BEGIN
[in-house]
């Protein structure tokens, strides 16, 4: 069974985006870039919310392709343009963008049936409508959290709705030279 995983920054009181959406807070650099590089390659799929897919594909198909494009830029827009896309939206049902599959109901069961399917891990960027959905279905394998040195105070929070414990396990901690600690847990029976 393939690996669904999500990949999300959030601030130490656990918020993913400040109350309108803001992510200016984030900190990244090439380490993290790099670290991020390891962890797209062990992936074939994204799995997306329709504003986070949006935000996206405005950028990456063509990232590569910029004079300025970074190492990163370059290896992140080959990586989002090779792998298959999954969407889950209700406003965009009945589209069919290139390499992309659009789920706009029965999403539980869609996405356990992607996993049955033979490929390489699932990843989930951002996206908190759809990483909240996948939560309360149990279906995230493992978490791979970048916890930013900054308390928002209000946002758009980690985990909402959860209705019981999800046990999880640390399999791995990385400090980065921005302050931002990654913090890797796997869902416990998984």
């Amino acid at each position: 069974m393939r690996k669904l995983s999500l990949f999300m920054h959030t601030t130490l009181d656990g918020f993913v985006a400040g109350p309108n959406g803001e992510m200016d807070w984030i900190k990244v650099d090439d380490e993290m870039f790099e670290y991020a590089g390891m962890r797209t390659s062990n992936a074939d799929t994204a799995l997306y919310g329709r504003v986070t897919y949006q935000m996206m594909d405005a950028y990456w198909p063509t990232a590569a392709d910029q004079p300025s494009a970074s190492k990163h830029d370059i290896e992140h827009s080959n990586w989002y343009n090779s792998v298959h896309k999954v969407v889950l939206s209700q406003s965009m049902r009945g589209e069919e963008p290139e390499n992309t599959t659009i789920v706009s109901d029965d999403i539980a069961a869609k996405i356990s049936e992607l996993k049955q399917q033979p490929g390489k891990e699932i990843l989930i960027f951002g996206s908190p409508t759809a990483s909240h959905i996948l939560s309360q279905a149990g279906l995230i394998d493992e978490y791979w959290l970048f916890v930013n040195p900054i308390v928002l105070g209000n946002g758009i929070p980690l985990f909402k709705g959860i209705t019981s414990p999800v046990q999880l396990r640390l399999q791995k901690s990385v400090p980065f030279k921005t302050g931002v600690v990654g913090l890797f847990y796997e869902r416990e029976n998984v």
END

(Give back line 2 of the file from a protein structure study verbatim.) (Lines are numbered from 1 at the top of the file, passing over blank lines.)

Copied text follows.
């Protein structure tokens, strides 16, 4: 069974985006870039919310392709343009963008049936409508959290709705030279 995983920054009181959406807070650099590089390659799929897919594909198909494009830029827009896309939206049902599959109901069961399917891990960027959905279905394998040195105070929070414990396990901690600690847990029976 393939690996669904999500990949999300959030601030130490656990918020993913400040109350309108803001992510200016984030900190990244090439380490993290790099670290991020390891962890797209062990992936074939994204799995997306329709504003986070949006935000996206405005950028990456063509990232590569910029004079300025970074190492990163370059290896992140080959990586989002090779792998298959999954969407889950209700406003965009009945589209069919290139390499992309659009789920706009029965999403539980869609996405356990992607996993049955033979490929390489699932990843989930951002996206908190759809990483909240996948939560309360149990279906995230493992978490791979970048916890930013900054308390928002209000946002758009980690985990909402959860209705019981999800046990999880640390399999791995990385400090980065921005302050931002990654913090890797796997869902416990998984």